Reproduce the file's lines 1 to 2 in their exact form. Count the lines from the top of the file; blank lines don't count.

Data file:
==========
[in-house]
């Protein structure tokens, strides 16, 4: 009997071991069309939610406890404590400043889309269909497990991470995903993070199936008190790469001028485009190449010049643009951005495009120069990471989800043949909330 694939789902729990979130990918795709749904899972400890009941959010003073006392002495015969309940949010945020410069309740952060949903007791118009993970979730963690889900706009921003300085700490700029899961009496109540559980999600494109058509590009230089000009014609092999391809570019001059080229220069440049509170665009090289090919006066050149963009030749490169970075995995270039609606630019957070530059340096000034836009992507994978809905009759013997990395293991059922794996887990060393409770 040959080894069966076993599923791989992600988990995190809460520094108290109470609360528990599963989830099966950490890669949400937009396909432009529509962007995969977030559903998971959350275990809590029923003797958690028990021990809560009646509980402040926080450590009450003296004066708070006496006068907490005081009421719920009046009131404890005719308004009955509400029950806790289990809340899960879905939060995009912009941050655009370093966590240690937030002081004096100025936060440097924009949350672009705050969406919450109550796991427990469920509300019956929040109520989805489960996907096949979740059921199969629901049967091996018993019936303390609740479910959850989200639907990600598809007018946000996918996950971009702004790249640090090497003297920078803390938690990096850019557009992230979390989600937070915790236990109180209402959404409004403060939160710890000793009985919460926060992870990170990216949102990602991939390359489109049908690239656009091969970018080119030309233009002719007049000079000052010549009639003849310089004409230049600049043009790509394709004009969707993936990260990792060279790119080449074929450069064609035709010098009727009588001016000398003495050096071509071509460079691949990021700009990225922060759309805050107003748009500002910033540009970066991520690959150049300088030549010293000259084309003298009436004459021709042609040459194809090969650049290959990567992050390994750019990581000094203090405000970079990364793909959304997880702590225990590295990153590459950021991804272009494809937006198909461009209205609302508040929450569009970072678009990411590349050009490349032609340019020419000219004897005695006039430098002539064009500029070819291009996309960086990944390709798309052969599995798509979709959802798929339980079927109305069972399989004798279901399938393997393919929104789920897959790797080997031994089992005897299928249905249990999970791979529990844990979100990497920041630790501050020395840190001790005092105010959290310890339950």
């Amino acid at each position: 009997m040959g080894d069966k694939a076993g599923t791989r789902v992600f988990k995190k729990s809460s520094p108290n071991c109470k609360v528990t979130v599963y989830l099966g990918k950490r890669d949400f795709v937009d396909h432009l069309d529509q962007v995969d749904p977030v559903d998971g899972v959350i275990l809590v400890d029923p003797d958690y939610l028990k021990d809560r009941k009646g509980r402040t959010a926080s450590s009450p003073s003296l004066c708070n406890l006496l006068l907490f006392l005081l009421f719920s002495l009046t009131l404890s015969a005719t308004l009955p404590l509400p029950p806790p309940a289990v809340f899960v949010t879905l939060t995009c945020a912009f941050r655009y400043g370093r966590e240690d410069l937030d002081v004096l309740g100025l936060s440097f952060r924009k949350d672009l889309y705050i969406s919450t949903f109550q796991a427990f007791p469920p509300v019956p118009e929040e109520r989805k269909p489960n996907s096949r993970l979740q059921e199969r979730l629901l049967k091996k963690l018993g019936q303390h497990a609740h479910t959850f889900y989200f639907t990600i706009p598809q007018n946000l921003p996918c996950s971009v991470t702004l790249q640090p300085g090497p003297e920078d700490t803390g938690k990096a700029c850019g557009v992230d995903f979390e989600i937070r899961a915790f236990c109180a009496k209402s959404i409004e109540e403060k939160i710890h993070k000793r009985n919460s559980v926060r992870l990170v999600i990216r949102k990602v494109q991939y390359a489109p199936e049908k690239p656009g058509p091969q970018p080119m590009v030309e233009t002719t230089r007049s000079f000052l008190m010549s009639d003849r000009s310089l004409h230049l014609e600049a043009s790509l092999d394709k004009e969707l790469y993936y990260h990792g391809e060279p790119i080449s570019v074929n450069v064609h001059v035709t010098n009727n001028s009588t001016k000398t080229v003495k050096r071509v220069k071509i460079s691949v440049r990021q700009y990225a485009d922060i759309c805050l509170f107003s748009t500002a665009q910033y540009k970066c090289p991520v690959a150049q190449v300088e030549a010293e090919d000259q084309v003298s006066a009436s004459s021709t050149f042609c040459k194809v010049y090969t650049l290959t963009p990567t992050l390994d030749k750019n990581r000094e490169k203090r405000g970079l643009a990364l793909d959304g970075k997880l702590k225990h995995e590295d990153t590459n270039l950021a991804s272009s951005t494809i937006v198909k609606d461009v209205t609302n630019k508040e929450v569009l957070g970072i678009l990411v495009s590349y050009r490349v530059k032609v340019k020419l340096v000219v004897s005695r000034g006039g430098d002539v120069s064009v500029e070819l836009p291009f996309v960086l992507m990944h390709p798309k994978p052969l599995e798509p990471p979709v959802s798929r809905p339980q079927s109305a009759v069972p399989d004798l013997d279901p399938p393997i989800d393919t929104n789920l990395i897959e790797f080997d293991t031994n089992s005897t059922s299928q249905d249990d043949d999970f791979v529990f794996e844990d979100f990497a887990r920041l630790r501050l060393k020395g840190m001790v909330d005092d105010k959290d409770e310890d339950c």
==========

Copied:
[in-house]
């Protein structure tokens, strides 16, 4: 009997071991069309939610406890404590400043889309269909497990991470995903993070199936008190790469001028485009190449010049643009951005495009120069990471989800043949909330 694939789902729990979130990918795709749904899972400890009941959010003073006392002495015969309940949010945020410069309740952060949903007791118009993970979730963690889900706009921003300085700490700029899961009496109540559980999600494109058509590009230089000009014609092999391809570019001059080229220069440049509170665009090289090919006066050149963009030749490169970075995995270039609606630019957070530059340096000034836009992507994978809905009759013997990395293991059922794996887990060393409770 040959080894069966076993599923791989992600988990995190809460520094108290109470609360528990599963989830099966950490890669949400937009396909432009529509962007995969977030559903998971959350275990809590029923003797958690028990021990809560009646509980402040926080450590009450003296004066708070006496006068907490005081009421719920009046009131404890005719308004009955509400029950806790289990809340899960879905939060995009912009941050655009370093966590240690937030002081004096100025936060440097924009949350672009705050969406919450109550796991427990469920509300019956929040109520989805489960996907096949979740059921199969629901049967091996018993019936303390609740479910959850989200639907990600598809007018946000996918996950971009702004790249640090090497003297920078803390938690990096850019557009992230979390989600937070915790236990109180209402959404409004403060939160710890000793009985919460926060992870990170990216949102990602991939390359489109049908690239656009091969970018080119030309233009002719007049000079000052010549009639003849310089004409230049600049043009790509394709004009969707993936990260990792060279790119080449074929450069064609035709010098009727009588001016000398003495050096071509071509460079691949990021700009990225922060759309805050107003748009500002910033540009970066991520690959150049300088030549010293000259084309003298009436004459021709042609040459194809090969650049290959990567992050390994750019990581000094203090405000970079990364793909959304997880702590225990590295990153590459950021991804272009494809937006198909461009209205609302508040929450569009970072678009990411590349050009490349032609340019020419000219004897005695006039430098002539064009500029070819291009996309960086990944390709798309052969599995798509979709959802798929339980079927109305069972399989004798279901399938393997393919929104789920897959790797080997031994089992005897299928249905249990999970791979529990844990979100990497920041630790501050020395840190001790005092105010959290310890339950």